Well the first thing you know ol Jed’s a millionaire,
Kinfolk said “Jed move away from there”
Said “Californy is the place you ought to be”
So they loaded up the truck and moved to Beverly
Hills, that is. Swimmin pools, movie stars. Rich Kids.
The E! Network’s Rich Kids of Beverly Hills takes a stroll through the day-to-day minutiae of seven young adults who are the progeny of some of the rich and/or famous of Beverly Hills.
The show gives a kaleidoscopic view of 21st century affluence, depicting lifestyles that seem to inevitably crystalize into chlorine-soaked champagne flutes. Flaunt caught up with three of these privileged individuals—Dorothy Wang, EJ Johnson, and Morgan Stewart.
All are Rich Kids of exceptional opportunity. Wang is the daughter of a billionaire Chinese retail tycoon, Johnson is the son of the Los Angeles Lakers legend Magic Johnson, and Stewart is the daughter of a Beverly Hills architect who owns a construction firm.
The Rich Kids of Beverly Hills seems in many ways to be a product distinct to the times—a reality television show, born from Wang’s Instagram, and awash with selfies, superyachts, private jets, and hashtags of aspirational opulence—#cocochanel #fabuluxe—but there are precedents that launch the narrative much more directly along a historical trajectory of class and wealth. The nature and shape of aristocracy has changed, but the fundamental geometry—the pyramid—remains more or less the same.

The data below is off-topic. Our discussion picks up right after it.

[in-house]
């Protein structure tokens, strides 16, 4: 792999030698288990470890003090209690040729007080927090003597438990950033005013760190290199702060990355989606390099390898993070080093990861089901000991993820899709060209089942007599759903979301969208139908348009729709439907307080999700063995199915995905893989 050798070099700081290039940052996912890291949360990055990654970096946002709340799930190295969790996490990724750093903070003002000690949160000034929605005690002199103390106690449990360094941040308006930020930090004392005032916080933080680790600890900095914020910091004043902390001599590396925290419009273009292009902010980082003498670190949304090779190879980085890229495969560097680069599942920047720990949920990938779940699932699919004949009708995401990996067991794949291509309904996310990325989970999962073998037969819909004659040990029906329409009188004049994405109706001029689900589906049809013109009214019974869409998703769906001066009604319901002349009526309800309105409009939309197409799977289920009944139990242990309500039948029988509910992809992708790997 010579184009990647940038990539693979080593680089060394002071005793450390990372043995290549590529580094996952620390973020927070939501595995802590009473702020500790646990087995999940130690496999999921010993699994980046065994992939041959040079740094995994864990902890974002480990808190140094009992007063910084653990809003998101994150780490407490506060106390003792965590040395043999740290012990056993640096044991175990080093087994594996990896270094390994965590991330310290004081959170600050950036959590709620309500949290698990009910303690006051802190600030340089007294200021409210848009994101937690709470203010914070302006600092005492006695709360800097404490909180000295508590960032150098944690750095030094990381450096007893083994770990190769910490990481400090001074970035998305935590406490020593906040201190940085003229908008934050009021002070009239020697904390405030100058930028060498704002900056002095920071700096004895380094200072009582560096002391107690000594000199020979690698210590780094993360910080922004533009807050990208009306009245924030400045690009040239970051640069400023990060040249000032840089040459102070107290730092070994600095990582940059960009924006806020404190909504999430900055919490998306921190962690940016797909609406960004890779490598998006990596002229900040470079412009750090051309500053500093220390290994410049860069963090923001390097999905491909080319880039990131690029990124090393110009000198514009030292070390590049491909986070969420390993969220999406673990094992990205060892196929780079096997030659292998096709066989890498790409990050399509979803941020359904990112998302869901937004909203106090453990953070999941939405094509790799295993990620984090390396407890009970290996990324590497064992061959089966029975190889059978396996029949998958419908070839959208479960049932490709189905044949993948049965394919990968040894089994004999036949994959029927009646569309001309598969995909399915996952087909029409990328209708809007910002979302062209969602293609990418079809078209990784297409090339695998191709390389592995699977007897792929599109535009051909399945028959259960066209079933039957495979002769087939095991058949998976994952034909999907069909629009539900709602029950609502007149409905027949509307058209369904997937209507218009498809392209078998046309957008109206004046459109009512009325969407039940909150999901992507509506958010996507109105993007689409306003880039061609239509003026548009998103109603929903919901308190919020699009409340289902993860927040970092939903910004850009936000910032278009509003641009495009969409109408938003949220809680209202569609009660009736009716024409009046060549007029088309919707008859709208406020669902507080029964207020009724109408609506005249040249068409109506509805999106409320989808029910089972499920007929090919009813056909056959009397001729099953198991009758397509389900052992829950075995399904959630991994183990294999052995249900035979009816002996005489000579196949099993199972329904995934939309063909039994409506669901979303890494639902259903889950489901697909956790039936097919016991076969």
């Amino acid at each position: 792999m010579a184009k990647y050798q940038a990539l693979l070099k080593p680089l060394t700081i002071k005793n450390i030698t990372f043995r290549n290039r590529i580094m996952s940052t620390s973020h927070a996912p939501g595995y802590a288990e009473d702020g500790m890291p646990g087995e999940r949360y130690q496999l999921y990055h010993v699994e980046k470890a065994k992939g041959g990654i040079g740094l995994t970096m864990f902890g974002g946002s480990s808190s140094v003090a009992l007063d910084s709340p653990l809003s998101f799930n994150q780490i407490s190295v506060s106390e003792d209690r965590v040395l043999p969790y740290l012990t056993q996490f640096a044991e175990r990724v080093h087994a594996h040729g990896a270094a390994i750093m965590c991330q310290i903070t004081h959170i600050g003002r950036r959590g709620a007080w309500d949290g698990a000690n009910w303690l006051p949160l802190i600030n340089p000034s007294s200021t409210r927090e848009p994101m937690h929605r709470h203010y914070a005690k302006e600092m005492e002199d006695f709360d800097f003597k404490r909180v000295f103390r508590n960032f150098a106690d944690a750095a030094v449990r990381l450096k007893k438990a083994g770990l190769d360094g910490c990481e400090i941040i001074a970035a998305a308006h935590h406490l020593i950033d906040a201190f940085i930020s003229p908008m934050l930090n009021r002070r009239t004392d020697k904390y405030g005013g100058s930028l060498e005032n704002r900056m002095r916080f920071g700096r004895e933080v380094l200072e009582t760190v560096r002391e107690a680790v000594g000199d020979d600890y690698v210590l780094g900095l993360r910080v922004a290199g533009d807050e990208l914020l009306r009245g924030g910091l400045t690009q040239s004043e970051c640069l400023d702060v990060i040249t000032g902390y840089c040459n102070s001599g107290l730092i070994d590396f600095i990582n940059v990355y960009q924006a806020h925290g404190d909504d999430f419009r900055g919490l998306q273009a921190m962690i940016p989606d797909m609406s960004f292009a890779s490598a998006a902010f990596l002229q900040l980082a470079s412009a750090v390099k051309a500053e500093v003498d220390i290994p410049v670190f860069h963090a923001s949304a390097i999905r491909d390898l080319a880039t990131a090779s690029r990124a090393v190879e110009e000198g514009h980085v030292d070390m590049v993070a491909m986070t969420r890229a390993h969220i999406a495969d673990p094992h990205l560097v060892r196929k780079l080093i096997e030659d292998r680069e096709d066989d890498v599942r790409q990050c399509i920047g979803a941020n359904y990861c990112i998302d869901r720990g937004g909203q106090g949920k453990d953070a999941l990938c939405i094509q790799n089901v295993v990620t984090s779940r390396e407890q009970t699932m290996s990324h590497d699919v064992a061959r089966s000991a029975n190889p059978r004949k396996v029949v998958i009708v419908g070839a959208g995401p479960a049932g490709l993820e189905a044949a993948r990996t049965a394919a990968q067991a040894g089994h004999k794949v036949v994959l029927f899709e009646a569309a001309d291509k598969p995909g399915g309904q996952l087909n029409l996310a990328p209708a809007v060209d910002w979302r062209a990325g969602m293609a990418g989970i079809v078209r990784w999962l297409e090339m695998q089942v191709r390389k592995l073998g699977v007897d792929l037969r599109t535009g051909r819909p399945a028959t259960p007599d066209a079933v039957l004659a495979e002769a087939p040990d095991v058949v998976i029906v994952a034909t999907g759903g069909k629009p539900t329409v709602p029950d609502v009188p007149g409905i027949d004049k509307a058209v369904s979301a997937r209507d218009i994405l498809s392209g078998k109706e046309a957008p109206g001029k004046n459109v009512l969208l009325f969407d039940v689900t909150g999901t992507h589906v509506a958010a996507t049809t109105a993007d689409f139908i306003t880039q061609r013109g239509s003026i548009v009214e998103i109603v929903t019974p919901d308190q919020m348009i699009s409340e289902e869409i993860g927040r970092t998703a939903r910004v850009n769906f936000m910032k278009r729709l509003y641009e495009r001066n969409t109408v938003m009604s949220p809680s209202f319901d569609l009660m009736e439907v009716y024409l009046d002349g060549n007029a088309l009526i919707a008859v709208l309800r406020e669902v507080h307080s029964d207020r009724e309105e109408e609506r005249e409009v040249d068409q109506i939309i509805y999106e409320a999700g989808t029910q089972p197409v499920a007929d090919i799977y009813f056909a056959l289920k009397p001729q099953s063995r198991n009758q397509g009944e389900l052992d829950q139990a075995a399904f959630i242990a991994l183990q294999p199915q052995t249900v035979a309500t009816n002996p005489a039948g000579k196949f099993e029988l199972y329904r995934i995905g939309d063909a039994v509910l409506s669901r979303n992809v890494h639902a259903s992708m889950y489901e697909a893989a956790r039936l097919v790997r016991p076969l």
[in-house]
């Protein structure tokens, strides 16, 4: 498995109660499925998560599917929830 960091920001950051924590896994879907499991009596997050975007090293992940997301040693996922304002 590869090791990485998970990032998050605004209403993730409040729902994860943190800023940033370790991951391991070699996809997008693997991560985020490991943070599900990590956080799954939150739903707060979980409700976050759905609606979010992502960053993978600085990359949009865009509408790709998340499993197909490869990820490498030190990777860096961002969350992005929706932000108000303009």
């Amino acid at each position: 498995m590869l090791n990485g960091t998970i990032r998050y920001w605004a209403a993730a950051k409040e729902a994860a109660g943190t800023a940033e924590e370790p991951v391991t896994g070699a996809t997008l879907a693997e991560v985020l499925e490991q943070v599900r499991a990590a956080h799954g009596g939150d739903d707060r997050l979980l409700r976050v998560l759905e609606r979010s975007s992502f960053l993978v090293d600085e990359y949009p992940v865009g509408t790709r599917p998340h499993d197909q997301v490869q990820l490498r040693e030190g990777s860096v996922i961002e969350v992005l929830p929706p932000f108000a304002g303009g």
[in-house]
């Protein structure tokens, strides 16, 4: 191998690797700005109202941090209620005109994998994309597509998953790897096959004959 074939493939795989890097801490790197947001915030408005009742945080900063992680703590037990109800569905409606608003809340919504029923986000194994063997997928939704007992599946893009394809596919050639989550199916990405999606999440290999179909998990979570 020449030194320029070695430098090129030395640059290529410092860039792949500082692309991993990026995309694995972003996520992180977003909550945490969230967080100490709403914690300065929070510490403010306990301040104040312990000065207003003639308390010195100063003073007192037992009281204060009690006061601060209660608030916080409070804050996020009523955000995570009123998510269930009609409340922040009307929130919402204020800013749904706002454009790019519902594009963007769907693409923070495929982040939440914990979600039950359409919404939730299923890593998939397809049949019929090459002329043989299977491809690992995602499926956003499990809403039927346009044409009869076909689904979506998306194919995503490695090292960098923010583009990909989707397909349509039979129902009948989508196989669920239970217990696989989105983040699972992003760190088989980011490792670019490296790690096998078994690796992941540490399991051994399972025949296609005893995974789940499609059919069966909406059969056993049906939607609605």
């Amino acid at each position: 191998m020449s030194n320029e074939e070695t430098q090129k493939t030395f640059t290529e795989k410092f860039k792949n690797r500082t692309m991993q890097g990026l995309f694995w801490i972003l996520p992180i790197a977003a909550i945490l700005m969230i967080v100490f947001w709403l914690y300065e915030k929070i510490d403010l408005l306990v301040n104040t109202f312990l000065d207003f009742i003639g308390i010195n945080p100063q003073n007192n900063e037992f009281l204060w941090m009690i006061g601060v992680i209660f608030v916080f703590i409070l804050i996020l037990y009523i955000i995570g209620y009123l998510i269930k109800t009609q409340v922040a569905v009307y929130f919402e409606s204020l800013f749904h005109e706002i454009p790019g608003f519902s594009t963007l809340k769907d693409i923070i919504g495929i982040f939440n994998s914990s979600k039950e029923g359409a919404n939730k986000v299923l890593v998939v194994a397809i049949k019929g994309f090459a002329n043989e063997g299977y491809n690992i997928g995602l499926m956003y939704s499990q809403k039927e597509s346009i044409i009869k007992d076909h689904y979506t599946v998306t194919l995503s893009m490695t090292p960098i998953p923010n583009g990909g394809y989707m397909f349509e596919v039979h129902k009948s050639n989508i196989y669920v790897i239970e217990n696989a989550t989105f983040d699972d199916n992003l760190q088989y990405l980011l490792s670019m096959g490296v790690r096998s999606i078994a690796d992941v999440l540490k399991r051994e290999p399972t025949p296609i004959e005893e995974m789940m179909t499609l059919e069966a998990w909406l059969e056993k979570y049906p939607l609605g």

Exceptional wealth has bred distinctly recognizable personality archetypes for centuries. Royalty, aristocracy, the well-to-do, toffs, dandies. Charles Baudelaire wrote in 1859: “[D]andyism is not even an excessive delight in clothes and material elegance. For the perfect dandy, these things are no more than the symbol of the aristocratic superiority of his mind.”
All of the Rich Kids I spoke to were quite sincere, and did not—at least over the phone—project an air of “aristocratic superiority,” but their love of clothes and material elegance is evident. Discussing fashion, Johnson—a notable fashionista—tells me: “I definitely would love to have a [clothing] line at some point…and then also probably accessories and maybe even something in cosmetics.”